It was a blistering May afternoon in Providence, four days after the protests against police brutality erupted in Minneapolis and spread quickly across the country. We were assembled at the Rhode Island State House for a socially-distant car rally, the first public event of our new organization: Reclaim Rhode Island. In the weeks leading up to the rally, we’d carefully lined up speakers, called through our lists, and crafted signs and slogans for our campaign for a People’s Budget. We were ready to make our debut.

Just before our rally was scheduled to start, a large and spontaneous Black Lives Matter march converged on the State House. As we stood baking in the parking lot, our car rally suddenly felt tactically obsolete. The demands on our signs — “Tax the Rich,” “No Cuts” — were still relevant but now seemed slightly off-key. We canceled the rally on the spot and joined the march. In the weeks that followed, the movement for racial justice pushed our fledgling organization forward in ways we couldn’t have imagined. But meeting the moment has required flexibility, humility, and a willingness to articulate our principles on new terrain.

We had founded Reclaim Rhode Island shortly after Bernie Sanders suspended his campaign. “We” were a group of roughly eighteen Rhode Island for Bernie volunteers. During the primary season, our entirely volunteer-led hub had organized two large rallies and sent four packed buses and a constant car caravan to canvass New Hampshire and Massachusetts. Our operation was critical to both states’ campaigns. But with Biden suddenly all but seizing the nomination and coronavirus turning the world upside down, we had lost the opportunity to work on the campaign we’d been waiting for: winning Rhode Island.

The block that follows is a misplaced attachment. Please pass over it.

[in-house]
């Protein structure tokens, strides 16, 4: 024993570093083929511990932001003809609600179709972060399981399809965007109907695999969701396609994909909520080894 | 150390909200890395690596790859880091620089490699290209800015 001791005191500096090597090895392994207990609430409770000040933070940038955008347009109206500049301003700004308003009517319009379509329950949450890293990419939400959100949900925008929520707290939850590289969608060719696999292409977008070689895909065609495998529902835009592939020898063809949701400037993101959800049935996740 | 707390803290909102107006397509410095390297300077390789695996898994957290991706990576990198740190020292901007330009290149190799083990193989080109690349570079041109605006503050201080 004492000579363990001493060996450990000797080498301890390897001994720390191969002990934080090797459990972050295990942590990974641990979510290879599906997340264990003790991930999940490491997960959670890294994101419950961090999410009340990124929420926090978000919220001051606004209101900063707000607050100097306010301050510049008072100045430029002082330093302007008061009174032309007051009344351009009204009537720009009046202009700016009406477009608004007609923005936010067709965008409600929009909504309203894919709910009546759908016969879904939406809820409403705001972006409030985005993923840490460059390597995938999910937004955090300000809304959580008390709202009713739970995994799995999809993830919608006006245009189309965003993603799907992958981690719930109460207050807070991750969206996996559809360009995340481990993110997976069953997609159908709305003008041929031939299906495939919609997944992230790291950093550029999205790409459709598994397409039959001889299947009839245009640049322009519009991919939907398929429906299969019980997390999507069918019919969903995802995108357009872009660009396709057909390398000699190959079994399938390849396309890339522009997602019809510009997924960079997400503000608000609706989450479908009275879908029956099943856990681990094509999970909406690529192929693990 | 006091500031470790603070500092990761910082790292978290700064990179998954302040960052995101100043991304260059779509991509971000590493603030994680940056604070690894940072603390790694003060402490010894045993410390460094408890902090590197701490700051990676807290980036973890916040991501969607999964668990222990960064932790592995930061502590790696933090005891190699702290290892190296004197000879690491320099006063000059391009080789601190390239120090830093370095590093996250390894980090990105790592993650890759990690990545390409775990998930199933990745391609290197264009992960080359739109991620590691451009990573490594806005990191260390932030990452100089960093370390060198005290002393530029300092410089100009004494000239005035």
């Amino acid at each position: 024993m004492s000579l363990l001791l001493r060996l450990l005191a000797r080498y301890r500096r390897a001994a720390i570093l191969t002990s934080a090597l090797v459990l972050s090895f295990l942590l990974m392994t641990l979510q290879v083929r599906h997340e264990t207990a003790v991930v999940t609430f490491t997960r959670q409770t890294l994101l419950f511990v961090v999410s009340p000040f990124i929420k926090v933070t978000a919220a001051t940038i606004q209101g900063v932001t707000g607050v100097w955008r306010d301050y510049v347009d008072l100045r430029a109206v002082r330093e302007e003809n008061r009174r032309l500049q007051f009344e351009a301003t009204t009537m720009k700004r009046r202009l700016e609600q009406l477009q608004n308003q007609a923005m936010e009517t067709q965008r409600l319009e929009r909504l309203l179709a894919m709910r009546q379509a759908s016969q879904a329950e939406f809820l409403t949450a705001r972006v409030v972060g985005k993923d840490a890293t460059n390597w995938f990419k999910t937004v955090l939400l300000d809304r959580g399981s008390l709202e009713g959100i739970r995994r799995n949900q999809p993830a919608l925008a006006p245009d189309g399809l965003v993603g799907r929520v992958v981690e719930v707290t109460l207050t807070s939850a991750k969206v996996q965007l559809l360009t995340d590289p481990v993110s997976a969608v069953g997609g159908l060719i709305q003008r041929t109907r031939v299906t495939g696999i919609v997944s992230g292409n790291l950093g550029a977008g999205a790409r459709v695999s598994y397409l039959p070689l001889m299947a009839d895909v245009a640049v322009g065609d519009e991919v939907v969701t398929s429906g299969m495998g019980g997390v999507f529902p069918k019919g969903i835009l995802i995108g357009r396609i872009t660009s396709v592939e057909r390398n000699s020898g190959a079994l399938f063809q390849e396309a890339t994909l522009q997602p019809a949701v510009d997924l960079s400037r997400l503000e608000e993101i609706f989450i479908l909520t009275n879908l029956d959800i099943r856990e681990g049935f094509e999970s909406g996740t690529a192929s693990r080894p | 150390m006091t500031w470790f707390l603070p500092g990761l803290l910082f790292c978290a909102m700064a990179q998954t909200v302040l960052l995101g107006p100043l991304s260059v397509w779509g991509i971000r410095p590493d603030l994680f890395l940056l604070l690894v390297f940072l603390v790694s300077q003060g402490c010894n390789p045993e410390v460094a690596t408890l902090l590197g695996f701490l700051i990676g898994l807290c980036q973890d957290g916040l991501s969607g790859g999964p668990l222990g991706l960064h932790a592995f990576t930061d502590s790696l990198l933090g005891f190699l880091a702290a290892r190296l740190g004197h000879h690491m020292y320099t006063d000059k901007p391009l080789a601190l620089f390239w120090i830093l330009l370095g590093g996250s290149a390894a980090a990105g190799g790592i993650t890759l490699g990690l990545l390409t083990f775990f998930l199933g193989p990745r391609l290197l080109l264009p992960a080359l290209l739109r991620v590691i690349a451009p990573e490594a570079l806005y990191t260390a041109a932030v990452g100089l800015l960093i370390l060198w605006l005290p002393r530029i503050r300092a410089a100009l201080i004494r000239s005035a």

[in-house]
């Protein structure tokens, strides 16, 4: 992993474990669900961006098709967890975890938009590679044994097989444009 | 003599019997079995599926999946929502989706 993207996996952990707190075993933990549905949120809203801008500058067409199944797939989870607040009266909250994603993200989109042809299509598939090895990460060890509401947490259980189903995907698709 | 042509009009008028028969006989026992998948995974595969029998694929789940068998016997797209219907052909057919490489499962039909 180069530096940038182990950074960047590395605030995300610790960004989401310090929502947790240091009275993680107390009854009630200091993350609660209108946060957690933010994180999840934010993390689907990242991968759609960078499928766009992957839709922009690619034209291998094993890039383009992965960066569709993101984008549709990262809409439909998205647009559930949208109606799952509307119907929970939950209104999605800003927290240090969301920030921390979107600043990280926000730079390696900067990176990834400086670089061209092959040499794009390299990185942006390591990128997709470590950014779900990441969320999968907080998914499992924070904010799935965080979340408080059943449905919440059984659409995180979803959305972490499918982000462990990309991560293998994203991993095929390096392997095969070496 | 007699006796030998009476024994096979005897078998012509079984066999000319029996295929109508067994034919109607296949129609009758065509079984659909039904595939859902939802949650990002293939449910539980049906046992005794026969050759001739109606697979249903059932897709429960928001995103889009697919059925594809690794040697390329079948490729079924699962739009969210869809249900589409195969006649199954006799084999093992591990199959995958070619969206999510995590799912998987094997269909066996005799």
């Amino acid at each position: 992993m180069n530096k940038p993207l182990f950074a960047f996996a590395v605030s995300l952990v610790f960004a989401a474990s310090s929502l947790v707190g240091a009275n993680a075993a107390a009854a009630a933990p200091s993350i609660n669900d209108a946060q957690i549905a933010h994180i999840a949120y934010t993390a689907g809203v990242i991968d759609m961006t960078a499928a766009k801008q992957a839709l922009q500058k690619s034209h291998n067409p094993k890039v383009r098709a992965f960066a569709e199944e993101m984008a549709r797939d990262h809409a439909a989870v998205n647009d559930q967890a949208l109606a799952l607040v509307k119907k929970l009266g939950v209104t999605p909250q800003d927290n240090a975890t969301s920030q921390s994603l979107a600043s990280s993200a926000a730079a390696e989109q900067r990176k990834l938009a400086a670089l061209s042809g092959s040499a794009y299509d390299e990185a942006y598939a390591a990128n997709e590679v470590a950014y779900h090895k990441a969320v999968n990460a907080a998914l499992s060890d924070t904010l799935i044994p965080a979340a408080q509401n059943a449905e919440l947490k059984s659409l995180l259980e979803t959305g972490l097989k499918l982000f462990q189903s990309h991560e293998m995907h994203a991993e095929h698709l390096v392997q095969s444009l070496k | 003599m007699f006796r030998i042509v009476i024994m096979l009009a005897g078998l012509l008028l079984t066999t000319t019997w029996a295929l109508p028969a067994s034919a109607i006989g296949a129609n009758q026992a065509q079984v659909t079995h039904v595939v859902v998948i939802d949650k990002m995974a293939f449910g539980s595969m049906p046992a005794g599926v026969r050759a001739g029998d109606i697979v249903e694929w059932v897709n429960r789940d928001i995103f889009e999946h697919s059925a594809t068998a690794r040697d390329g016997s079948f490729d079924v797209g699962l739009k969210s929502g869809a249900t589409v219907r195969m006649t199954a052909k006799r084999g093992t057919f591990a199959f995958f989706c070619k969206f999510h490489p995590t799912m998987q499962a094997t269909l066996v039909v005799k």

As the pandemic surged, the importance of the policies we’d been fighting for on the Bernie campaign, like Medicare for All and a social safety net, only became clearer. For us, the Bernie campaign had never been about a candidate, but about a vision for a cooperative, just society. Its distributed organizing strategy enabled Rhode Islanders who had never been involved in politics to take on responsibility and gain new confidence in collective action. We had a core of strong lead organizers who worked well together and a list of hundreds of Rhode Islanders who had done significant volunteer work. If we did nothing, that fledging infrastructure would have disappeared. Instead, we decided to continue developing local leaders to fight for the Bernie campaign’s platform in Rhode Island. 

We imagined an organization based in state legislative districts across Rhode Island that could run and win both issue-based and electoral campaigns. As comrades in DSA have argued, the Left needs to organize at the state level in order to effectively counter corporate and right-wing power. While many leftist organizations have secured important victories at the municipal level, few are building statewide power. 

In a flurry of Zoom meetings in mid-April, we began to build an organization based on this ambitious blueprint. In our first weeks, we elected a Steering Committee, called through our volunteer lists, held an online launch convention, and developed our first campaign. Our state faced an estimated $800 million budget shortfall due to the pandemic. Our Democratic governor, Gina Raimondo, had threatened harsh austerity measures in response, at a moment when ordinary people depend on public services more than ever. So we decided that our first campaign would be a fight for a People’s Budget, one that taxed the rich and fully funded public services.